Earlier this year MH370: The Untold Story Part 1 had an average audience of 175,000. Prior to that Bad Blood Part 1 did 122,000 and Lawyer X Part 1 did 103,000.
The Guardian: Petition calls for UK newspaper to be shut down
Local Australian editors and supporters of the woke UK paper The Guardian have gone to ground in the wake of accusations of hypocrisy over the paper’s historic backing of slavery – including the fact it was founded on money from the slave trade, reports News Corp’s Clarissa Bye.
The left-wing Guardian has editorialised in favour of the Black Lives Matter protests and even backed the toppling of historic statues in Britain – but now won’t comment after a petition called for the same “cancel culture” treatment to be dished out to it.
More than 11,000 people have now signed the petition, which points out the paper, which started life as the Manchester Guardian, was founded in 1821 using profits from a cotton plantation that used slaves.
The paper set up a digital green left platform in Australia with the help of former PM Malcolm Turnbull, who kept his role secret until this year.
But it won’t comment about its infamous past. Nor would contributors, such as Greens MPs David Shoebridge and Senator Mehreen Faruqi.
Editor Lenore Taylor referred queries to her London bosses and said global editor-in-chief Katharine Viner “addresses that issue” in a 2017 essay.
“I have not editorialised on the matter,” she said.
Kyle Sandilands reveals he’s scheduled for a throat operation
Kyle Sandilands has opened up about his health concerns again on KIIS FM this week, revealing he’s booked in for a “throat operation” in the coming months, reports news.com.au.
While Sandilands suggested the procedure was imminent on air on Wednesday morning, he did not provide further details on his health situation.
The topic was raised during a segment on The Kyle & Jackie O Show with their resident psychic Georgina Walker, when Walker suggested an “unlucky day” was looming for the host in July.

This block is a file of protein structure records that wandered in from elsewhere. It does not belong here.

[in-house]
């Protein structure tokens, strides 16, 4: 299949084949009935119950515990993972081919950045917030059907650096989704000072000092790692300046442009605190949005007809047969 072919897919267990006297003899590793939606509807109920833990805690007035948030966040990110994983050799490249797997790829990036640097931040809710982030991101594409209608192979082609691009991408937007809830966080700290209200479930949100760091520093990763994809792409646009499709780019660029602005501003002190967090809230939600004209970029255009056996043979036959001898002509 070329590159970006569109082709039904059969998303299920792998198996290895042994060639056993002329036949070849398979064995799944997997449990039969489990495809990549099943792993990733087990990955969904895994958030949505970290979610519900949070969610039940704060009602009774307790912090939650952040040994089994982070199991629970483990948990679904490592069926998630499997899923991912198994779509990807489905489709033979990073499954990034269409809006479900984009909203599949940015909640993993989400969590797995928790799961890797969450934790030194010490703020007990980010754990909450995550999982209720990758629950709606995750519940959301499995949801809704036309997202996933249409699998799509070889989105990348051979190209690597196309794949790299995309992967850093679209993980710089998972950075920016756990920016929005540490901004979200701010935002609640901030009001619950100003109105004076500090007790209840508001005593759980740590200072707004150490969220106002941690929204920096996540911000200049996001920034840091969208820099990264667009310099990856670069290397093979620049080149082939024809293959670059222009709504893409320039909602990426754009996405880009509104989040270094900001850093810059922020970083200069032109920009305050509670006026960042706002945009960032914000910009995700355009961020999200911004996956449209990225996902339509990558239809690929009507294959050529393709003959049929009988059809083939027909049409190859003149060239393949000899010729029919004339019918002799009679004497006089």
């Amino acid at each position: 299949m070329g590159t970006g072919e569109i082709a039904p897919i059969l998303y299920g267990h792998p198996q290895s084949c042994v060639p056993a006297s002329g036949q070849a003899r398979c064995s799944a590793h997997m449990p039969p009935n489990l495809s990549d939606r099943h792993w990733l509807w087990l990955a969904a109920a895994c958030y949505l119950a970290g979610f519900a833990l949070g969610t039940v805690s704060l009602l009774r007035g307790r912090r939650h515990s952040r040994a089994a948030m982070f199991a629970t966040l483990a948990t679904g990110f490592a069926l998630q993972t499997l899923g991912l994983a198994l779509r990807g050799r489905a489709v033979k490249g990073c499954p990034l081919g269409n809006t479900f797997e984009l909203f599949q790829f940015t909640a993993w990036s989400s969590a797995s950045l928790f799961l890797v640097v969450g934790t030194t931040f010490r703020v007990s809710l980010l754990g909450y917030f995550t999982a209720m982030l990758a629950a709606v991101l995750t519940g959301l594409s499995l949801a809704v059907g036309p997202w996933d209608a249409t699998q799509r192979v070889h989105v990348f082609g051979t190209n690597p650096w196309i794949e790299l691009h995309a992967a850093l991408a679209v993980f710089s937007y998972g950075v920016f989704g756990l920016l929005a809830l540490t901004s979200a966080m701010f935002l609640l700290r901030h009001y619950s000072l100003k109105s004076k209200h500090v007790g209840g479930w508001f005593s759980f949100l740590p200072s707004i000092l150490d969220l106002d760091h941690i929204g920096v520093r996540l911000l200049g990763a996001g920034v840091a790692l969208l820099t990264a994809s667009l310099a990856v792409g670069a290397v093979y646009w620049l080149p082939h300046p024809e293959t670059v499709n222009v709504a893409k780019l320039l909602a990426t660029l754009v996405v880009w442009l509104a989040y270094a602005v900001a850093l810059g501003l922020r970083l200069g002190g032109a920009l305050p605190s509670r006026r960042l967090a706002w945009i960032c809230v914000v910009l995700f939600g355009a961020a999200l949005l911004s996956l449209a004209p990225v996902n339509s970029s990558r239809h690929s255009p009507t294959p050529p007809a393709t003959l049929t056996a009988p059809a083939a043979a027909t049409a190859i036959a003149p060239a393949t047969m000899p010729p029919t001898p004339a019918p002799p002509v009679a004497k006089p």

“I think I do have to have an operation on my throat,” Sandilands responded.
Hamish Blake reveals Disney objection to Lego Masters’ Star Wars episode
Host Hamish Blake has revealed Disney made producers of Lego Masters cut part of the reality show’s recent Star Wars episode because of his inappropriate antics with Stormtroopers, reports News Corp’s Amy Price.
Blake, who hosts the Channel 9 Lego-building competition, said the network had to get permission from Star Wars owners Lucasfilm and Disney to feature Star Wars on television, including having Stormtroopers in the episode.
But parts of the episode never aired after it was sent to the powerhouse production companies for approval.
Blake made the revelation during a virtual visit to the Queensland Children’s Hospital on Wednesday.
“They were really lovely and they let us do the Star Wars episode, but there were a few things I did with the Stormtroopers that initially we had in the episode which then when they saw it, they were like ‘no, you can’t put that on TV’.”
Juiced TV’s virtual visits are designed to keep spirits high at the hospital during COVID-19 lockdown.
Blake spoke to patients at the QCH for more than an hour on Wednesday morning.
Foxtel, AFL at loggerheads over broadcast rights extension
Foxtel has been unable to reach agreement with the AFL for an extension for its broadcast rights due to the substitution of games in NSW, South Australia and Western Australia on to free-to-air TV broadcaster Seven West Media, reports The AFR’s Max Mason.
Foxtel locked in a saving of about $90 million over the next three seasons of the current agreement through to the end of the 2022 season, while Seven will save about $70 million on rights fees in the same time.
But Seven signed an extension with the AFL until 2024, while Foxtel did not.
Foxtel recently signed an extension with the NRL until 2027 – an extra five years on the agreement in place – and sources said Foxtel was looking for a similar extension with the AFL.
However, the AFL’s agreement with Seven, which has four games per round but is able to substitute games out in particular states, is not seen by Foxtel executives as a good deal for the pay TV broadcaster.
SEN show Crunch Time hit by budget cuts after COVID-19
SEN’S award-winning radio program Crunch Time has been crunched, reports News Corp’s Scott Gullan.
The Saturday morning show has been dialled back by an hour for this season and will start at midday instead of its regular 11am timeslot.
Gerard Whateley will continue to host the show but given budget cuts and other issues surrounding the COVID-19 crisis, it has been scaled down.
Ironically a similar show on Fox Footy, which features members of the original Crunch Time team, has been locked in for the rest of the season.
Saturday Countdown from midday is a podcast style show involving Anthony Hudson, Mark Robinson, David King and Dermott Brereton, all of whom have worked on the SEN show previously.